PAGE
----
Op-Ed: FEMA provides Hurricane María progress report
In the four weeks since Hurricane María made landfall on Puerto Rico, the Federal Emergency Management Agency (FEMA) and its federal and local partners, have been making progress in the nation’s most logistically complex response in FEMA history.
For Puerto Rico, Hurricane María was a catastrophic event causing damage beyond that of most storms.
Puerto Rico, a territory roughly the size of Connecticut, is more than 1,000 miles from the continental United States, creating logistical challenges bringing millions of pounds of cargo to the island.
After landfall, Puerto Rico was left without potable running water. Waist-deep flooding, mudslides and winds powerful enough to uproot the concrete foundations of metal utility poles, impacted more than 80 percent of the island’s power grid.
In addition, the existing infrastructure for cellular and wireless service was rendered virtually useless further hampering communications. Rebuilding will take years. Despite this unprecedented level of devastation, the progress being made since the storm will rewrite national disaster response history.
More than 16,500 federal employees and 74 voluntary agencies remain focused on gaining stability in five critical areas that include delivering meals and water to communities in need, restoring power, maintaining a sound medical support structure, and protecting property against further damage from wind and rain.
Meals and water
FEMA’s coordinated response to provide meals and water is one of the longest sustained disaster air operations in U.S. disaster-relief history. More than 650 flights have been logged in support of crucial humanitarian efforts, flying more than 700 air drops of food and water pallets to stranded storm survivors.
Running water has been restored to more than 65 percent of clients served by the Puerto Rico Aqueduct and Sewer Authority (PRASA).
Through the combined efforts of the federal government, the government of Puerto Rico and voluntary agencies, more than 600,000 meals a day have been distributed across the island. More than 200 schools, as well as shelters and senior centers, served as community feeding centers. To date, more than 10 million liters of bottled water and more than 3.6 million gallons of potable bulk water have been distributed.
Emergency power restoration efforts
The emergency power restoration underway is the largest temporary power mission for the 249th Engineer Battalion ever on U.S. soil. The U.S. Army Corps of Engineers is supporting the planning, coordination and integration efforts to repair the electrical power grid, as well as temporary power needs on the island.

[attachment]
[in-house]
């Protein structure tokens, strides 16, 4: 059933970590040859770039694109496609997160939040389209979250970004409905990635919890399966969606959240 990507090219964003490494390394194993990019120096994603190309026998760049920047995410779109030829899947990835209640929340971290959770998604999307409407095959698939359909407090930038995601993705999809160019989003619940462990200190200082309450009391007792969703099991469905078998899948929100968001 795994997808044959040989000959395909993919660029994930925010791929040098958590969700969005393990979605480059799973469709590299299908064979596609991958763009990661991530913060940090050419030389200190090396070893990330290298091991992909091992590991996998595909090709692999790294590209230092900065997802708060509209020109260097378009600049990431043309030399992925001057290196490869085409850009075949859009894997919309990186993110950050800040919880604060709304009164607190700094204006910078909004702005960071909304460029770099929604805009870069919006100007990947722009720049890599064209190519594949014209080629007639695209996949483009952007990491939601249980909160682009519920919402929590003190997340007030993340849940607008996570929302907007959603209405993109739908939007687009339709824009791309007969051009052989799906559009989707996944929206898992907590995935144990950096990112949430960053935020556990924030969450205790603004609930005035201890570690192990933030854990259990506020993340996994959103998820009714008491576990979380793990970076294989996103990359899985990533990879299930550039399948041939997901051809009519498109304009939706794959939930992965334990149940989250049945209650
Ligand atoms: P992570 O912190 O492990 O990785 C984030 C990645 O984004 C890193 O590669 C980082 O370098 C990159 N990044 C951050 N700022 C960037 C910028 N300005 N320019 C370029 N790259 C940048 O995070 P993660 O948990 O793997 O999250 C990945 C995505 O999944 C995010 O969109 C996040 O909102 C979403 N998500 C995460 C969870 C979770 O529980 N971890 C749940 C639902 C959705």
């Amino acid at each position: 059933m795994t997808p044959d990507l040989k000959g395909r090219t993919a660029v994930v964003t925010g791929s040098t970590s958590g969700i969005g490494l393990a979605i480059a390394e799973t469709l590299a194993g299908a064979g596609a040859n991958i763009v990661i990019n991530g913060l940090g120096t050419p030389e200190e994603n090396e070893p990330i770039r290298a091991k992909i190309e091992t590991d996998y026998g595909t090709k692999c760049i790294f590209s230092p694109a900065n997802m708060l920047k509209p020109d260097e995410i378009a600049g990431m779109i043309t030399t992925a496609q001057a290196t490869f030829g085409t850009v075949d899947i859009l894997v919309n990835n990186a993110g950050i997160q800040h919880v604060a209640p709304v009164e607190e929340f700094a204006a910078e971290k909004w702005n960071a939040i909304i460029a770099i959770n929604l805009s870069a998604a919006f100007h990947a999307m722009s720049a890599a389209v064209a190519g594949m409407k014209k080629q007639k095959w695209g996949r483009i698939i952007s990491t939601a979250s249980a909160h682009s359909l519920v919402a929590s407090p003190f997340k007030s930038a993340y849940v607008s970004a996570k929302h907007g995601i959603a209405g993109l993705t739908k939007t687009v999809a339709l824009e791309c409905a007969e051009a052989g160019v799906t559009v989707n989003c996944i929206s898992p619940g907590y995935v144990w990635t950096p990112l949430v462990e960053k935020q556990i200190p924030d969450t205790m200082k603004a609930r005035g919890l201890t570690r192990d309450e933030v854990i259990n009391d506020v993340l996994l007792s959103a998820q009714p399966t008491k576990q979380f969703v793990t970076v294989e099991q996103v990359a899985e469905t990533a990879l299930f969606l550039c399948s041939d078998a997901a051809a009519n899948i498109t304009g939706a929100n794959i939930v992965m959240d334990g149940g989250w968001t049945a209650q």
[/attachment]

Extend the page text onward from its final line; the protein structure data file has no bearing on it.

To date, the U.S. Army Corps installed more than 134 generators to critical infrastructure, and completed more than 400 generator assessments.
One of the world’s largest planes transported two crucial new generators, turbines and connecting equipment for the Palo Seco Power Plant to supply electric power to the city of San Juan.
While a temporary fix, the generators will help to increase reliability on power generation and reduce power outages to the customers already receiving power. At the same time, more than 1,000 linemen, more than 50,000 poles and 6,500 miles of cable are en route to support the restoration of the power transmission and power distribution across the island.
The medical support provided in Puerto Rico is one of the largest federal medical operations ever launched for a disaster. There are nearly 2,000 federal medical and support personnel deployed to Puerto Rico and they have cared for more than 6,100 people.
The U.S. Department of Health and Human Services (HHS) has more than 500 personnel from the National Disaster Medical System (NDMS) and the U.S. Public Health Service (USPHS) deployed to Puerto Rico. These medical personnel are providing care in nine locations throughout the island, delivering care to survivors where hospital facilities are overwhelmed or unavailable.
HHS medical teams provide emergency care tailored to the specific needs of each location, ranging from primary and acute care to triage, resuscitation and stabilization.
The Department of Defense is leveraging land, air, and seaborne assets to deliver medical supplies and transport patients from isolated communities for care in other areas of Puerto Rico.
To supplement the need for advanced medical care, the U.S. Army’s 14th Combat Support Hospital (14th CSH) deployed a 44-bed mobile hospital in Humacao, Puerto Rico. The 14th CSH is able to provide health service support in the form of curative, preventive, and stabilization for evacuation.
In some instances, when critical care patients need levels of care beyond what is available at a local hospital, the patient may be evacuated to the hospital ship, USNS Comfort.
Since its arrival on Oct. 3, the USNS Comfort provided medical care for more than 100 triage, long-term care or critical care patients. Three patients are still receiving long-term care.
Doctors also delivered the first baby born on the Comfort since 2010. In honor of the occasion, the Comfort’s current Ship’s Master, Roger Gwinn, ceremoniously renamed one of the ship’s two small boat tenders the Sara Victoria.
Protection from rain and wind
More than 42,000 tarps have been distributed to aid residents in protecting their damaged roofs from wind and rain. The USACE installed more than 400 blue roofs through the blue roof program.
To date, FEMA approved more than $87 million in housing assistance and $336.2 million in public assistance for local governments and nonprofit organizations. In addition, the SBA has approved more than $1.2 million in low-interest disaster loans.
The aid comes to Puerto Rico as a result of the major disaster declaration signed by President Trump last month.